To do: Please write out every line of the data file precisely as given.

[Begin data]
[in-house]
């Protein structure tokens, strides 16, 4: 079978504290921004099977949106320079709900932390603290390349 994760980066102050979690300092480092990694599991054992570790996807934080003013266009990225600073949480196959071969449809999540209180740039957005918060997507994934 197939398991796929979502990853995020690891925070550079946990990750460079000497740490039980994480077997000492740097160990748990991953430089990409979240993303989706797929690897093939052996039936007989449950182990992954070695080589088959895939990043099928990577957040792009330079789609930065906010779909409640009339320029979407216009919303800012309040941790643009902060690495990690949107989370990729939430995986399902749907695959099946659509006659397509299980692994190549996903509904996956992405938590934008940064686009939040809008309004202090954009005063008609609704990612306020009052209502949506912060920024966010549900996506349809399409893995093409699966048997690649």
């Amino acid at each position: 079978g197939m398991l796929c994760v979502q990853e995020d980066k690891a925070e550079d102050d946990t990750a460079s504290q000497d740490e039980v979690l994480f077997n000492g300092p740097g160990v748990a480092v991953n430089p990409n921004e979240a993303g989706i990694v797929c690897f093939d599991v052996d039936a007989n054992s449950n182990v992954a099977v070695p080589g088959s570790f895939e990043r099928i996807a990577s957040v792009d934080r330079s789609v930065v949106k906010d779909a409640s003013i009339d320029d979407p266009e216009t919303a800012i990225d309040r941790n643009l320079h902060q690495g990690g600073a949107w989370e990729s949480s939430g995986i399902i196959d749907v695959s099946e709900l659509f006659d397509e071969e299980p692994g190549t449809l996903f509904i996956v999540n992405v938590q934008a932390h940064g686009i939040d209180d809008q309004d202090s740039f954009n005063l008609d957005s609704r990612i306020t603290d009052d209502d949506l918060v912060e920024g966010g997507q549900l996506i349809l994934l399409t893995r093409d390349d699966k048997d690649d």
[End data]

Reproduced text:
[in-house]
């Protein structure tokens, strides 16, 4: 079978504290921004099977949106320079709900932390603290390349 994760980066102050979690300092480092990694599991054992570790996807934080003013266009990225600073949480196959071969449809999540209180740039957005918060997507994934 197939398991796929979502990853995020690891925070550079946990990750460079000497740490039980994480077997000492740097160990748990991953430089990409979240993303989706797929690897093939052996039936007989449950182990992954070695080589088959895939990043099928990577957040792009330079789609930065906010779909409640009339320029979407216009919303800012309040941790643009902060690495990690949107989370990729939430995986399902749907695959099946659509006659397509299980692994190549996903509904996956992405938590934008940064686009939040809008309004202090954009005063008609609704990612306020009052209502949506912060920024966010549900996506349809399409893995093409699966048997690649």
């Amino acid at each position: 079978g197939m398991l796929c994760v979502q990853e995020d980066k690891a925070e550079d102050d946990t990750a460079s504290q000497d740490e039980v979690l994480f077997n000492g300092p740097g160990v748990a480092v991953n430089p990409n921004e979240a993303g989706i990694v797929c690897f093939d599991v052996d039936a007989n054992s449950n182990v992954a099977v070695p080589g088959s570790f895939e990043r099928i996807a990577s957040v792009d934080r330079s789609v930065v949106k906010d779909a409640s003013i009339d320029d979407p266009e216009t919303a800012i990225d309040r941790n643009l320079h902060q690495g990690g600073a949107w989370e990729s949480s939430g995986i399902i196959d749907v695959s099946e709900l659509f006659d397509e071969e299980p692994g190549t449809l996903f509904i996956v999540n992405v938590q934008a932390h940064g686009i939040d209180d809008q309004d202090s740039f954009n005063l008609d957005s609704r990612i306020t603290d009052d209502d949506l918060v912060e920024g966010g997507q549900l996506i349809l994934l399409t893995r093409d390349d699966k048997d690649d």